Proctitis

In cases in which cumulative constipation involves the rectum, infection, here known as proctitis, develops in this part also. Infection may extend from the pelvic colon into the rectum. When the rectum is involved, the patient often suffers from more or less constant pain and uneasiness in this region; there may be frequent desire to move the bowels, but however frequently the bowels may be moved, there will always be some feces remaining in the rectum, together with mucus and, occasionally, blood. An examination of the rectum sometimes shows ulceration. In advanced cases, the mucous membrane is smooth and dry, with patches of mucus adhering here and there, and frequently raw surfaces which bleed when touched. The conditions are identical with those which are found in the bowel higher up. The point of junction of the colon and the rectum is a favorite seat for ulcerations and thickenings of the mucous membrane.

When the disease extends deeper into the wall of the bowel, as it does sooner or later, thickening and rigidity result. By extension of the disease through the membranous wall, the outer surface becomes inflamed, and adhesions may occur between the lower bowel and the bladder, which sometimes result in fistulas between the two viscera. Adhesions may also occur between the colon and small intestines and other parts; the ulcerations may heal and form cicatrices, which contract and produce obstruction. The lower part of the rectum and the juncture of the colon and rectum, the pelvirectal valve, usually show the worst effects of catarrhal colitis, and these points are the favorite seat of cancerous growths. The long continued irritation to which these parts are subjected also leads to the development of other growths, which, together with ulcerations, as has been shown by Mummery, a very eminent London specialist, are very prone to develop into cancer, and on this account, every person who suffers from catarrhal colitis, as shown by the presence of mucus in the stools, should submit himself to a physician for examination in order that any existing tendency towards maligancy may be recognized sufficiently early to permit of its radical treatment.

The treatment of proctitis is essentially the same as that already outlined for colitis. Change of the intestinal flora, frequent bowel movements, daily cleansing of the colon, an anti-toxic diet, and the introduction into the colon of cultures of lactic acid forming organisms are the most important measures. Faithful employment of these measures will usually effect a cure.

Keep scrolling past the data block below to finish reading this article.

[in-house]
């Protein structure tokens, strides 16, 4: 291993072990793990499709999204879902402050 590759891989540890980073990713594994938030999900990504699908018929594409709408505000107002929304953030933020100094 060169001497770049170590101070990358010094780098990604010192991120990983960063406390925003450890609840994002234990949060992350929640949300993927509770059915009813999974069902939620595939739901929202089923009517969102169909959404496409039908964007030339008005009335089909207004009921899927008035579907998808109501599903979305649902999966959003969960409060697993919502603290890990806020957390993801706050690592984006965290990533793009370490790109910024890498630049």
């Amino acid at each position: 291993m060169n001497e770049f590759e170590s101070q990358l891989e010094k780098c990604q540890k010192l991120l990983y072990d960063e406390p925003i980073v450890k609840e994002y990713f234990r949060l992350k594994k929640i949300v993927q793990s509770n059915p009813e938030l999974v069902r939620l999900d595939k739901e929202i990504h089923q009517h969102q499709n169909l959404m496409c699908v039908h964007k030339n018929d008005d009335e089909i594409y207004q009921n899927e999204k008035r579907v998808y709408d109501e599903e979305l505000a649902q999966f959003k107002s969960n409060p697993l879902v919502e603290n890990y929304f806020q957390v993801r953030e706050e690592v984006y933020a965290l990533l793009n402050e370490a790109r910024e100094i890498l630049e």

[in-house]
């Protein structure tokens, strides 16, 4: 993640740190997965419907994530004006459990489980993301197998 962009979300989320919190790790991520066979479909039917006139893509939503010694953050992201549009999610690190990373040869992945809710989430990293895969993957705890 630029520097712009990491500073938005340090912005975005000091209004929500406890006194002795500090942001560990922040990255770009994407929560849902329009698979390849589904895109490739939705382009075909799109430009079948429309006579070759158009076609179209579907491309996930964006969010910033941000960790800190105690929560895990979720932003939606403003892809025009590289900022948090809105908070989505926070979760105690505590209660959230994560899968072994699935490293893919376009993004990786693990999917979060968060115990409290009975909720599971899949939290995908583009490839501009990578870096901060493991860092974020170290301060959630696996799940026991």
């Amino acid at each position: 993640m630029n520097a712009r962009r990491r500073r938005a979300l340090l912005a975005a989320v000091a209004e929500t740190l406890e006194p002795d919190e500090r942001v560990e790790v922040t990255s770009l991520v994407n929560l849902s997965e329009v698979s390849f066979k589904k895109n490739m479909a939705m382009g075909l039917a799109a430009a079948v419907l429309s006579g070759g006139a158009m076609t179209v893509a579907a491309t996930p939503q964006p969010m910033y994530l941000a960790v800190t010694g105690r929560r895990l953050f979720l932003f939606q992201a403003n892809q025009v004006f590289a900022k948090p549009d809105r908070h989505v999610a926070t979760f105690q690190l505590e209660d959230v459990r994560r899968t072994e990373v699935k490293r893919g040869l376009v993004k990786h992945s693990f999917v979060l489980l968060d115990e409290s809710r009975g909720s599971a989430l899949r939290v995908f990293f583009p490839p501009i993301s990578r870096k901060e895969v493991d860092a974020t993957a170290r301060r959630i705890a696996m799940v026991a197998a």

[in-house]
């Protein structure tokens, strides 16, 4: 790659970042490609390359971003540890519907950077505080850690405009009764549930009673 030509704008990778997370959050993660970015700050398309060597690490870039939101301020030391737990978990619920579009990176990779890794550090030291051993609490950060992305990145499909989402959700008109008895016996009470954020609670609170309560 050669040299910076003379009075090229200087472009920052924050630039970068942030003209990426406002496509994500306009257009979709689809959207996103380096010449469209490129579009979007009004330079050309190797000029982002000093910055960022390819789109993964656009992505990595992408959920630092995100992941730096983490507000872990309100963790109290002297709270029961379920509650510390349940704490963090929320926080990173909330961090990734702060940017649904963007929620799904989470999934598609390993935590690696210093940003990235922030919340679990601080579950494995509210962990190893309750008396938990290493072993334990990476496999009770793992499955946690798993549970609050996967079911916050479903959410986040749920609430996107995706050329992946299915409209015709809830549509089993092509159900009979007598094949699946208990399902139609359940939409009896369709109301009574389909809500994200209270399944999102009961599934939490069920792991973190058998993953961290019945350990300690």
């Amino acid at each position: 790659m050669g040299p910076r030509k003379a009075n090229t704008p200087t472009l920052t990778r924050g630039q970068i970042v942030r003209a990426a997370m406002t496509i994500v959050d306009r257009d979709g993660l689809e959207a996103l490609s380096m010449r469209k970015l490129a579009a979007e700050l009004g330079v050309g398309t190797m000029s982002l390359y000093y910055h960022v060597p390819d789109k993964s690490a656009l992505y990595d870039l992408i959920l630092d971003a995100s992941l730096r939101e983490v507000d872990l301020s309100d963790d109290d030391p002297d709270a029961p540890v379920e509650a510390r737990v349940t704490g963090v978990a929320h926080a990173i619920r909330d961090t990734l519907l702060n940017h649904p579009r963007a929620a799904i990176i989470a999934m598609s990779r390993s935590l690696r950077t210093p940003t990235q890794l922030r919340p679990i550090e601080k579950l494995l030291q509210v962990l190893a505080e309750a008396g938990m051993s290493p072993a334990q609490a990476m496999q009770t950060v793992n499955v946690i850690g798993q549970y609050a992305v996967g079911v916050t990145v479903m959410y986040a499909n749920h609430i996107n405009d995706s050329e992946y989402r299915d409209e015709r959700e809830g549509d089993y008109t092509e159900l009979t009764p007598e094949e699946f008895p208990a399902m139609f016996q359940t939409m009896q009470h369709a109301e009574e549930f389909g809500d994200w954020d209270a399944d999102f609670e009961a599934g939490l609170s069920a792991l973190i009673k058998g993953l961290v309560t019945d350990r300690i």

Muco-Membranous Colitis

This disease is probably only a variety of the preceding. Of this the writer has been convinced for many years, although most authorities still describe this malady as a nervous disorder. The only particulars in which it differs from catarrhal colitis are:

1. The fact that mucus is not constantly present in the stools as in catarrhal colitis.

2. The presence of membranes which are sometimes complete casts of the bowel, and may be a foot or more in length.

3. Colic pains.

4. Intermittent occurrence of the symptoms.

These differences are not sufficient to characterize this condition as a distinct disease. Constipation is the predisposing condition which lies back of this disease, as well as of catarrhal colitis. If the infection is not sufficiently intense to produce continuous symptoms, it is only necessary that it should be increased by some indiscretion in diet, exhaustion, a severe cold, or some other factor, to precipitate an attack. The casts consist of coagulated mucus, and not mucous membrane as patients often imagine.

The colic pains are due to violent contraction of the colon, which are excited by the accumulation of gas and irritating fecal matter. This disease is often associated with chronic affections of the pelvic organs, and is much more frequent in women than in men.

Colitis in any form is a serious condition which cannot be safely neglected. Sooner or later it creates conditions which are beyond remedy except by surgical means.

Treatment

The treatment of this condition does not differ from that already outlined for the treatment of colitis. Medicinal laxatives of all sorts must be avoided, because these only serve to aggravate and perpetuate the disease.

Enlargement Of The Liver And Spleen

Marked enlargement of the liver and spleen are frequently the result of chronic constipation with intestinal autointoxication. The constant flooding of the liver with toxins must result in damage to its tissues. Boix showed this in his experiments upon rabbits. Some years ago the writer encountered a case of enormous enlargement of the liver, in which mere had never been any use of alcohol, and there could be found no more tangible cause for the disease than a chronic constipation which had existed for many years. The writer has seen many cases of decided enlargement, of the liver and spleen, in which constipation and autointoxication existed to a marked degree.